Glut of hotels puts industry in peril
Updated: 2011-05-27 10:40
By Damien Little (China Daily European Weekly)
The Chinese hotel industry is a rising star in the global hospitality industry.
The development of hotels in China is a reflection of the economic growth structure of the country - significant investment into infrastructure and fixed assets. Many city planners and government officers believe hotel developments will help elevate the profile of an area and attract further investment. Hotels are not viewed as a supporting amenity to be developed once an area matures.
China's market is a main focus for major global hospitality players and offers a great deal of future growth potential. But a comparison of hotel performance levels in China to regional and global benchmarks indicates that China's performance is underachieving, even in the two major markets of Beijing and Shanghai.
Data from the China Hotel Industry Study also shows that hotel profitability declined considerably between 2006 and 2009. One of the reasons is the supply of hotels. Growth in the supply of hotels has cut into performance levels, kept occupancy relatively low and has placed pressure on room rates, which has eaten into profits.
After a tough year in 2009, the Chinese hotel industry rebounded last year. Shanghai led the way with the 2010 World Expo proving to be a major boost to the city's hotel fortunes.
The latest data from STR Global show that hotel performance across China in the first four months of this year has improved, with an increase in revenue per available room (RevPAR) of 7.7 percent in the 12 months to April as compared to the same period in 2010.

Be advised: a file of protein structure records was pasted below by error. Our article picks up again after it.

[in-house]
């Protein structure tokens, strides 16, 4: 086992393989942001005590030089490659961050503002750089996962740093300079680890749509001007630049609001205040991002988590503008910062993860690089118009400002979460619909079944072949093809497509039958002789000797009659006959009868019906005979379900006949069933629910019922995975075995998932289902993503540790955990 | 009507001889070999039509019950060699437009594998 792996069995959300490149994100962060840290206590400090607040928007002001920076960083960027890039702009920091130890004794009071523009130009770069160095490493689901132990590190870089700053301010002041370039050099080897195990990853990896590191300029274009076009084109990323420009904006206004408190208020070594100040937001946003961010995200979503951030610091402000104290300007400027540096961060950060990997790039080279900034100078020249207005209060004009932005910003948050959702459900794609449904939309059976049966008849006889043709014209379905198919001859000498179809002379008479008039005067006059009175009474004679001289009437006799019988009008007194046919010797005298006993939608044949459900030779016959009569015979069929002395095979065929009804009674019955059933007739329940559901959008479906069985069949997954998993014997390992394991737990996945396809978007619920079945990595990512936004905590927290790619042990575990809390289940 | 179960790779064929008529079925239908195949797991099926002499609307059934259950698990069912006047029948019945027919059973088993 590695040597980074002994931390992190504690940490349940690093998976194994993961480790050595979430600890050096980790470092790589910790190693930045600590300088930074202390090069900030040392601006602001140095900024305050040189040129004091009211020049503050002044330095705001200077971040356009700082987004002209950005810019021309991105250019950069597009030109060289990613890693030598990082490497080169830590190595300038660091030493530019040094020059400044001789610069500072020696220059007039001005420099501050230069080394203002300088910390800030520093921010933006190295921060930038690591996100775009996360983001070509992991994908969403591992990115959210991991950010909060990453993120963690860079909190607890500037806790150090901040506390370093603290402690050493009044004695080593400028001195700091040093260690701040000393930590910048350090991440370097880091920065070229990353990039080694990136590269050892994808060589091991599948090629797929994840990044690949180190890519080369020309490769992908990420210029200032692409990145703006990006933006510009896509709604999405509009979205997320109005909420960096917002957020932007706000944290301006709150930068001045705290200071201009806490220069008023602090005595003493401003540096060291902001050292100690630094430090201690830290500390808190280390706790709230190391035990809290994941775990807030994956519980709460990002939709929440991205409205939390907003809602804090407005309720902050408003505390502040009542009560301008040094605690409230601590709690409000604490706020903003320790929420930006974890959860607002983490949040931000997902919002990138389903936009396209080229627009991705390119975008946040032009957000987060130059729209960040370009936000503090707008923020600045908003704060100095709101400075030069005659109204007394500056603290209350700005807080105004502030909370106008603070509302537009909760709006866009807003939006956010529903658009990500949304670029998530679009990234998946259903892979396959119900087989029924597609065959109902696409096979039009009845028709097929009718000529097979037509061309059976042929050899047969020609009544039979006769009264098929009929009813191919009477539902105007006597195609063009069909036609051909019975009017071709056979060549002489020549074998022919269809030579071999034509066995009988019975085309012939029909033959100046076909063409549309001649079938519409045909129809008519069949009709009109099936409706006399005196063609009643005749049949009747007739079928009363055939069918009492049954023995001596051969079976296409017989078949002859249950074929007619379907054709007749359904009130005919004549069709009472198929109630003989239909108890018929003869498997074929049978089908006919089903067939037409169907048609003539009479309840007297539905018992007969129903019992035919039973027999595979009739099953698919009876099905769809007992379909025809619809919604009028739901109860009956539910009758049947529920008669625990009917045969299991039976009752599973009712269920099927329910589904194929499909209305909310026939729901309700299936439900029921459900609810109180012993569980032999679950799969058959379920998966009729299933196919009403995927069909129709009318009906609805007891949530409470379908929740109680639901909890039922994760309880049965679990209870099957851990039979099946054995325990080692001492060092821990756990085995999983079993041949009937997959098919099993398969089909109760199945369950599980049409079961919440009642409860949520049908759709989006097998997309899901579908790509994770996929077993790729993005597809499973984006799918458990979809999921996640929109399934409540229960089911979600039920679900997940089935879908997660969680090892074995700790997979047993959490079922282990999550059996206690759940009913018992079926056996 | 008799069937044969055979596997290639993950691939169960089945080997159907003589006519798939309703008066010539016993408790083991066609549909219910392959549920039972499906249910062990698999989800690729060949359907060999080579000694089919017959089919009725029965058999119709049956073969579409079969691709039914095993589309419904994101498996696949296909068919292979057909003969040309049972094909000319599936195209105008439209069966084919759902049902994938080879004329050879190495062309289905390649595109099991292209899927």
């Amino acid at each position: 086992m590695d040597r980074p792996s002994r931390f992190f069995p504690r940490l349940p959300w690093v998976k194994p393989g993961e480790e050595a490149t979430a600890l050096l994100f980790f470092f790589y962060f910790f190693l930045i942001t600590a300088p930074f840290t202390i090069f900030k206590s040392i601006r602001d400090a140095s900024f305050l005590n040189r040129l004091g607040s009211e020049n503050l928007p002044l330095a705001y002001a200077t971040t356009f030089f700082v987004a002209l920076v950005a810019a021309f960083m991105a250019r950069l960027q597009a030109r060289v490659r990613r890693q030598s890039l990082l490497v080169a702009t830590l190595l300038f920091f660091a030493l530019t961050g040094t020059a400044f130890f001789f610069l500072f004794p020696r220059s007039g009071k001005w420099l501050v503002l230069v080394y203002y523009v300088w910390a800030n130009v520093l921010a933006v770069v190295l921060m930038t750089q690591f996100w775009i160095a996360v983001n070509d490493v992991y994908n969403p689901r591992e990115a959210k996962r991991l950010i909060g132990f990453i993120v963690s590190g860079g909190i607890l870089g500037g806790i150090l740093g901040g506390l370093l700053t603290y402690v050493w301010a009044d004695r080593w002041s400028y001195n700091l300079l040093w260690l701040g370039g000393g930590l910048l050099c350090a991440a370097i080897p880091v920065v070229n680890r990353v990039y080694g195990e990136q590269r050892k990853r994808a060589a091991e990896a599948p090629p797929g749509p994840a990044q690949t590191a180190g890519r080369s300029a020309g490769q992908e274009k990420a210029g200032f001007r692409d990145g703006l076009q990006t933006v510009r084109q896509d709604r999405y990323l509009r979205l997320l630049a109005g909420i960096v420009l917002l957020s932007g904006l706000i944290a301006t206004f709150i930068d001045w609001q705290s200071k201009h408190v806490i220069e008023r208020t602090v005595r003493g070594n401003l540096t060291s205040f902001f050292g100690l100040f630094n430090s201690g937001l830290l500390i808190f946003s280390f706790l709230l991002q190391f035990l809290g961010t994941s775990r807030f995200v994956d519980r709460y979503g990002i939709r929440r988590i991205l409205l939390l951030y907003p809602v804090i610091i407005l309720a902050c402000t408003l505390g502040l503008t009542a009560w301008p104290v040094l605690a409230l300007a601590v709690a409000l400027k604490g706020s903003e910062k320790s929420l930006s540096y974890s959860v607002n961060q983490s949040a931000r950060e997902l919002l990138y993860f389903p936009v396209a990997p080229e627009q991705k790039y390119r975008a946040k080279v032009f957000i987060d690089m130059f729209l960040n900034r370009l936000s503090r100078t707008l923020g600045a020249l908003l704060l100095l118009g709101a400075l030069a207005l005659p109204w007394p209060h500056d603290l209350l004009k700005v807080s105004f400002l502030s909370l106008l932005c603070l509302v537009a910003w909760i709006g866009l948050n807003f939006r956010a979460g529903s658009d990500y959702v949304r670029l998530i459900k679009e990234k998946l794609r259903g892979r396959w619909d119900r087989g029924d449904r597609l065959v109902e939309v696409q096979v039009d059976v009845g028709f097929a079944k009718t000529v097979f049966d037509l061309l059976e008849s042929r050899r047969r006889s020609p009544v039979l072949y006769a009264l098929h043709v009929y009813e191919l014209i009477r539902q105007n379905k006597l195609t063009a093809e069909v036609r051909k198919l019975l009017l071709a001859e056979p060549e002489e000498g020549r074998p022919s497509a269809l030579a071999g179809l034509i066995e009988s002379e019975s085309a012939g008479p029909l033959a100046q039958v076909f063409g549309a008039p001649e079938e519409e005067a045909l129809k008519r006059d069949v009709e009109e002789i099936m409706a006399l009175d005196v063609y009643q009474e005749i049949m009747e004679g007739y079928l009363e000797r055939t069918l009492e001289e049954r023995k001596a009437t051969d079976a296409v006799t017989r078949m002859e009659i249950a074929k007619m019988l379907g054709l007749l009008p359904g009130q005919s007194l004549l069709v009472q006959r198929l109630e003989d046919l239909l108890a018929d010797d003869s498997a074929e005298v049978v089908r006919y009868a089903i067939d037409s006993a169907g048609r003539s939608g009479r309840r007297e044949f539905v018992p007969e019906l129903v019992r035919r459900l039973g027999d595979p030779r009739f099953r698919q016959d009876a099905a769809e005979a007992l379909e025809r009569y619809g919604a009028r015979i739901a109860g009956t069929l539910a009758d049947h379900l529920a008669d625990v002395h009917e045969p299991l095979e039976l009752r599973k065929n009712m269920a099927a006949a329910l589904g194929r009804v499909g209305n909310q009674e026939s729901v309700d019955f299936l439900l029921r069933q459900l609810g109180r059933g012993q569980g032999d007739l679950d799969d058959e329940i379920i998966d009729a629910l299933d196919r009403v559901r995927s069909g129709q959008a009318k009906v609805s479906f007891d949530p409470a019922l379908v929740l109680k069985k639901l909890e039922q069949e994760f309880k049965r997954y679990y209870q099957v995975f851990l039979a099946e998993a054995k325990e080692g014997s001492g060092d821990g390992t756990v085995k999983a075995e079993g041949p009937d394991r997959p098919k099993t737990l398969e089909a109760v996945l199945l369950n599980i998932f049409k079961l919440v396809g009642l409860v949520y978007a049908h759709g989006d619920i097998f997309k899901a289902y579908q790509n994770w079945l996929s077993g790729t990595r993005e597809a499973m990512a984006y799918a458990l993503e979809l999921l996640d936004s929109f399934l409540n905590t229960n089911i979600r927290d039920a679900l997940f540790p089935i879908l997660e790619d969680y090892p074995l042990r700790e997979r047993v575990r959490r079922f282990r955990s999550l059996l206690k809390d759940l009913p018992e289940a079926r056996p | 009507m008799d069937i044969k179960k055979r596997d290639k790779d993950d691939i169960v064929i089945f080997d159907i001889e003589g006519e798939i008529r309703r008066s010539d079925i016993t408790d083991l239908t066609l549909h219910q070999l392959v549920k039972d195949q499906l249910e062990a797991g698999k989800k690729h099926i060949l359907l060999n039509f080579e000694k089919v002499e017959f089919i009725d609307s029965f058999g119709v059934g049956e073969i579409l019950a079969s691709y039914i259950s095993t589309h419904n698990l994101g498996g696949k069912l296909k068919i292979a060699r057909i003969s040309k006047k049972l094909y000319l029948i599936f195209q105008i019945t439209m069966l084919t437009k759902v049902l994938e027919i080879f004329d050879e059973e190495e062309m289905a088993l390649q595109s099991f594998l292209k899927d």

Most within the hospitality industry believe China is still loaded with attractive growth potential, with all of the major global players banking on China and many expecting to double their current stock of hotel rooms in the next five years.
The budget hotel sector has also made headway in the country, with a significant growth in supply expected to be the standard over the short term.
But despite the overabundance of hotel rooms, China continues to push forward with considerable growth in developing hotels. STR Global places the current hotel pipeline in China at 460 hotels, representing more than 150,000 rooms. While this may not amount to half the activity of development in the hotel market across the country, it still accounts for about 43 percent of total projects and 57 percent of the number of rooms in the pipeline in the Asia-Pacific.
It is no wonder all of the major hotel management companies (and plenty of smaller regional and domestic ones) are clamoring for a piece of the pie.
So if oversupply is a concern in many markets, then why do developers continue to build hotels?
Much of it is due to the way planning works in China and the reliance from local governments on land transfer fees for revenue. Many hotel projects do not make a lot of commercial sense in China. But if you look at the bigger picture, it is easy to see why hotels are still being built.
Typically a hotel development is just one part of a larger mixed-use project. If the mixed-use project includes a residential component, then the developer will be more than prepared to risk losses in a hotel in return for potential profits from the residential component. The developer is happy, the local government is happy and the hotel management companies are happy. Consumers should also be happy given the dampening effect oversupply has on room rates.
One current thought within the industry is that the growth potential in China is so high that it doesn't matter if there is an oversupply of hotels because high demand will result in a stable market.
This view is largely held by many respected analysts forecasting massive growth in China's middle-class as well as by economists expecting years of strong economic growth. Growth in hotel demand over the last 10 years certainly has demonstrated that China can make up for its massive growth in supply.
What has not been demonstrated is the Chinese hotel industry's ability to absorb the unending growth in supply and provide a return on investments for hotel developments.
With no end in sight to supply in hotel markets across China, an unhealthy performance outlook is likely to continue with profit levels not justifying investment costs. Should there prove to be a few more bumps along the way with the global economy, or the Chinese economy, the situation may prove to be a major disaster for the industry in the long term.
The author is director of Horwath HTL, a global hotel, tourism and leisure consulting firm.
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